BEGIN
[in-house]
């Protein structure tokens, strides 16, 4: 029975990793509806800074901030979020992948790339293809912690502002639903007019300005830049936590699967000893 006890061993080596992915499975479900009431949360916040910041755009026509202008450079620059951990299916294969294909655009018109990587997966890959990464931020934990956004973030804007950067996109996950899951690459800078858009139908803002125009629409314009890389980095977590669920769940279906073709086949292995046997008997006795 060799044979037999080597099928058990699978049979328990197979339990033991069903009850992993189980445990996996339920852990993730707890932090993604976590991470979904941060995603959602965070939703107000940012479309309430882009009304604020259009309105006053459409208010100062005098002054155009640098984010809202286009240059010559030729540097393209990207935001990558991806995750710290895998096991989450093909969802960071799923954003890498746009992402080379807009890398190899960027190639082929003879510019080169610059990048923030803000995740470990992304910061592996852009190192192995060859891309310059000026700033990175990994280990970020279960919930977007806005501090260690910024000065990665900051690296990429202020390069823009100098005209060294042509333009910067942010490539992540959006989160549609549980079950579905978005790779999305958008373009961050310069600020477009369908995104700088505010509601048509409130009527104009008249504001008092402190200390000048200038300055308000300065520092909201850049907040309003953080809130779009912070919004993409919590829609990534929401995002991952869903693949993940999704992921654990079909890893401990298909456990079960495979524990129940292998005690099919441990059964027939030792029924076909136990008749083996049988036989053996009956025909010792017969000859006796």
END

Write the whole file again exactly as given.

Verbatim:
[in-house]
């Protein structure tokens, strides 16, 4: 029975990793509806800074901030979020992948790339293809912690502002639903007019300005830049936590699967000893 006890061993080596992915499975479900009431949360916040910041755009026509202008450079620059951990299916294969294909655009018109990587997966890959990464931020934990956004973030804007950067996109996950899951690459800078858009139908803002125009629409314009890389980095977590669920769940279906073709086949292995046997008997006795 060799044979037999080597099928058990699978049979328990197979339990033991069903009850992993189980445990996996339920852990993730707890932090993604976590991470979904941060995603959602965070939703107000940012479309309430882009009304604020259009309105006053459409208010100062005098002054155009640098984010809202286009240059010559030729540097393209990207935001990558991806995750710290895998096991989450093909969802960071799923954003890498746009992402080379807009890398190899960027190639082929003879510019080169610059990048923030803000995740470990992304910061592996852009190192192995060859891309310059000026700033990175990994280990970020279960919930977007806005501090260690910024000065990665900051690296990429202020390069823009100098005209060294042509333009910067942010490539992540959006989160549609549980079950579905978005790779999305958008373009961050310069600020477009369908995104700088505010509601048509409130009527104009008249504001008092402190200390000048200038300055308000300065520092909201850049907040309003953080809130779009912070919004993409919590829609990534929401995002991952869903693949993940999704992921654990079909890893401990298909456990079960495979524990129940292998005690099919441990059964027939030792029924076909136990008749083996049988036989053996009956025909010792017969000859006796």